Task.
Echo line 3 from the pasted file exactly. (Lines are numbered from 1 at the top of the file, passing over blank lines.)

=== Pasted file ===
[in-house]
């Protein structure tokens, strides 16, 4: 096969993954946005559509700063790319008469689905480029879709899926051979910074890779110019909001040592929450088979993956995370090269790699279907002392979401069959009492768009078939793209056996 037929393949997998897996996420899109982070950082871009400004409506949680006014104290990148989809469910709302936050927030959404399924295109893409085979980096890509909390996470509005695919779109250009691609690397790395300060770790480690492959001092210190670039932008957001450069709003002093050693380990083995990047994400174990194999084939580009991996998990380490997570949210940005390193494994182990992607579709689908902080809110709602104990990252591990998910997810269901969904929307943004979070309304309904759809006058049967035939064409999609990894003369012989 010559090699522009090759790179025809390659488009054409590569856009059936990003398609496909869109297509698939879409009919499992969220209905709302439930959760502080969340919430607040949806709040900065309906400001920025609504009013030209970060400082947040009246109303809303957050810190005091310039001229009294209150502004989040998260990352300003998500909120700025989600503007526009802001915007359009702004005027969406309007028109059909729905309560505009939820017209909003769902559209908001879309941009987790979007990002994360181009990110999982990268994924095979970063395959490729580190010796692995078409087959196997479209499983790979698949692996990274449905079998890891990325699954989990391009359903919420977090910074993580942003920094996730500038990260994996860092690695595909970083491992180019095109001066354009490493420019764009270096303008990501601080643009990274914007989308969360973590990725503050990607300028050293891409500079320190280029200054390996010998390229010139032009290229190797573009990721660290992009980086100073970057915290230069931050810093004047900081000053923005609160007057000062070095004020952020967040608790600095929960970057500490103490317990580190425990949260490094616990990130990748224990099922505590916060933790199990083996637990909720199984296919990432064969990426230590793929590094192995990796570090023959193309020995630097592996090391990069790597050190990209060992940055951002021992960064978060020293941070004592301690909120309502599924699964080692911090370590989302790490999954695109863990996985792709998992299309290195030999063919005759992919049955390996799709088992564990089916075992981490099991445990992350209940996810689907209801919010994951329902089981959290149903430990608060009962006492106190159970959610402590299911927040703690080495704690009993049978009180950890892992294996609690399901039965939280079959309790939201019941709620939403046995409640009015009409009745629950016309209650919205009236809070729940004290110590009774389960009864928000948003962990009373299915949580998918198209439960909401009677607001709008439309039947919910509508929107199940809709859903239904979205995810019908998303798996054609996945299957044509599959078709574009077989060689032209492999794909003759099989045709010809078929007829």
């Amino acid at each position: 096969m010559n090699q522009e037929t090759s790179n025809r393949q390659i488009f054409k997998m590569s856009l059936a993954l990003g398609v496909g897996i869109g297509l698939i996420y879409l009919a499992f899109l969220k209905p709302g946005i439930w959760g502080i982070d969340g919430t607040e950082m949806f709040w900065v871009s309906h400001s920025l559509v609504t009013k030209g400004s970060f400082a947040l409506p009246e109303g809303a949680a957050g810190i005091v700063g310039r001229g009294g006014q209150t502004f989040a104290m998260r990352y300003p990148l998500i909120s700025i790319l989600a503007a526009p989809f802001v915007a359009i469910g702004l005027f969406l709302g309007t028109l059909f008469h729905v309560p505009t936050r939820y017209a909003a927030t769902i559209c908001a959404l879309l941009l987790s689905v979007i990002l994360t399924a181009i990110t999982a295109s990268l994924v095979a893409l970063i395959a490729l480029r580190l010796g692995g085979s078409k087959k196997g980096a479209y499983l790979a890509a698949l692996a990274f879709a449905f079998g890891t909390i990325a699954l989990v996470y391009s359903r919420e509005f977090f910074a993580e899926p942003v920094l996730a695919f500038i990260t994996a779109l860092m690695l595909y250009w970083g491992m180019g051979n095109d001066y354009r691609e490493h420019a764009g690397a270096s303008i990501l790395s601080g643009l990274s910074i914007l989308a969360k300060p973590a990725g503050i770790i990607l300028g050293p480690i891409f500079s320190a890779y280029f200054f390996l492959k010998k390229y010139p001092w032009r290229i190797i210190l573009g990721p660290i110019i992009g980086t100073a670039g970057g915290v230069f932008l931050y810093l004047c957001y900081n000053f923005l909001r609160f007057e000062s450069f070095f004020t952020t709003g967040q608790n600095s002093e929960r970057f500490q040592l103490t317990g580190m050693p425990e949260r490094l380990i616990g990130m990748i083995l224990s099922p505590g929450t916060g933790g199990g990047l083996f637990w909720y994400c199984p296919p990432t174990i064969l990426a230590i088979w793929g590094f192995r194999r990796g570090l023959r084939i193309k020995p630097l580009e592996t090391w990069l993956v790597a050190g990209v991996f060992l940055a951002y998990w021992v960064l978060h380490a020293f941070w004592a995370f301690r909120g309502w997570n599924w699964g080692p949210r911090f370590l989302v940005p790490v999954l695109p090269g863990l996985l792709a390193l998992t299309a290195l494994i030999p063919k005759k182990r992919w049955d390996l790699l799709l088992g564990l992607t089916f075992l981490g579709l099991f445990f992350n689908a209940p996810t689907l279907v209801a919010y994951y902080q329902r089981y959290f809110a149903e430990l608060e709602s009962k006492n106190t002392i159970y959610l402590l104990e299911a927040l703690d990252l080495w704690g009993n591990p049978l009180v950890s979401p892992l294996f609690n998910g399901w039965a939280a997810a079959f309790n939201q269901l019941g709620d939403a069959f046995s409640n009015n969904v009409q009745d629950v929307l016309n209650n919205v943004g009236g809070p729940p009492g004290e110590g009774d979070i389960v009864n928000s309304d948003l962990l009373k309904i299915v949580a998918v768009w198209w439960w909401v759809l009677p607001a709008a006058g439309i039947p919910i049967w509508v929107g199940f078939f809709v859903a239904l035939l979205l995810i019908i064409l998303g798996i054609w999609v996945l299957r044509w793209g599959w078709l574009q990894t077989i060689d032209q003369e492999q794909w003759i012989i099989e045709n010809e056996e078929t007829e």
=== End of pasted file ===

């Amino acid at each position: 096969m010559n090699q522009e037929t090759s790179n025809r393949q390659i488009f054409k997998m590569s856009l059936a993954l990003g398609v496909g897996i869109g297509l698939i996420y879409l009919a499992f899109l969220k209905p709302g946005i439930w959760g502080i982070d969340g919430t607040e950082m949806f709040w900065v871009s309906h400001s920025l559509v609504t009013k030209g400004s970060f400082a947040l409506p009246e109303g809303a949680a957050g810190i005091v700063g310039r001229g009294g006014q209150t502004f989040a104290m998260r990352y300003p990148l998500i909120s700025i790319l989600a503007a526009p989809f802001v915007a359009i469910g702004l005027f969406l709302g309007t028109l059909f008469h729905v309560p505009t936050r939820y017209a909003a927030t769902i559209c908001a959404l879309l941009l987790s689905v979007i990002l994360t399924a181009i990110t999982a295109s990268l994924v095979a893409l970063i395959a490729l480029r580190l010796g692995g085979s078409k087959k196997g980096a479209y499983l790979a890509a698949l692996a990274f879709a449905f079998g890891t909390i990325a699954l989990v996470y391009s359903r919420e509005f977090f910074a993580e899926p942003v920094l996730a695919f500038i990260t994996a779109l860092m690695l595909y250009w970083g491992m180019g051979n095109d001066y354009r691609e490493h420019a764009g690397a270096s303008i990501l790395s601080g643009l990274s910074i914007l989308a969360k300060p973590a990725g503050i770790i990607l300028g050293p480690i891409f500079s320190a890779y280029f200054f390996l492959k010998k390229y010139p001092w032009r290229i190797i210190l573009g990721p660290i110019i992009g980086t100073a670039g970057g915290v230069f932008l931050y810093l004047c957001y900081n000053f923005l909001r609160f007057e000062s450069f070095f004020t952020t709003g967040q608790n600095s002093e929960r970057f500490q040592l103490t317990g580190m050693p425990e949260r490094l380990i616990g990130m990748i083995l224990s099922p505590g929450t916060g933790g199990g990047l083996f637990w909720y994400c199984p296919p990432t174990i064969l990426a230590i088979w793929g590094f192995r194999r990796g570090l023959r084939i193309k020995p630097l580009e592996t090391w990069l993956v790597a050190g990209v991996f060992l940055a951002y998990w021992v960064l978060h380490a020293f941070w004592a995370f301690r909120g309502w997570n599924w699964g080692p949210r911090f370590l989302v940005p790490v999954l695109p090269g863990l996985l792709a390193l998992t299309a290195l494994i030999p063919k005759k182990r992919w049955d390996l790699l799709l088992g564990l992607t089916f075992l981490g579709l099991f445990f992350n689908a209940p996810t689907l279907v209801a919010y994951y902080q329902r089981y959290f809110a149903e430990l608060e709602s009962k006492n106190t002392i159970y959610l402590l104990e299911a927040l703690d990252l080495w704690g009993n591990p049978l009180v950890s979401p892992l294996f609690n998910g399901w039965a939280a997810a079959f309790n939201q269901l019941g709620d939403a069959f046995s409640n009015n969904v009409q009745d629950v929307l016309n209650n919205v943004g009236g809070p729940p009492g004290e110590g009774d979070i389960v009864n928000s309304d948003l962990l009373k309904i299915v949580a998918v768009w198209w439960w909401v759809l009677p607001a709008a006058g439309i039947p919910i049967w509508v929107g199940f078939f809709v859903a239904l035939l979205l995810i019908i064409l998303g798996i054609w999609v996945l299957r044509w793209g599959w078709l574009q990894t077989i060689d032209q003369e492999q794909w003759i012989i099989e045709n010809e056996e078929t007829e």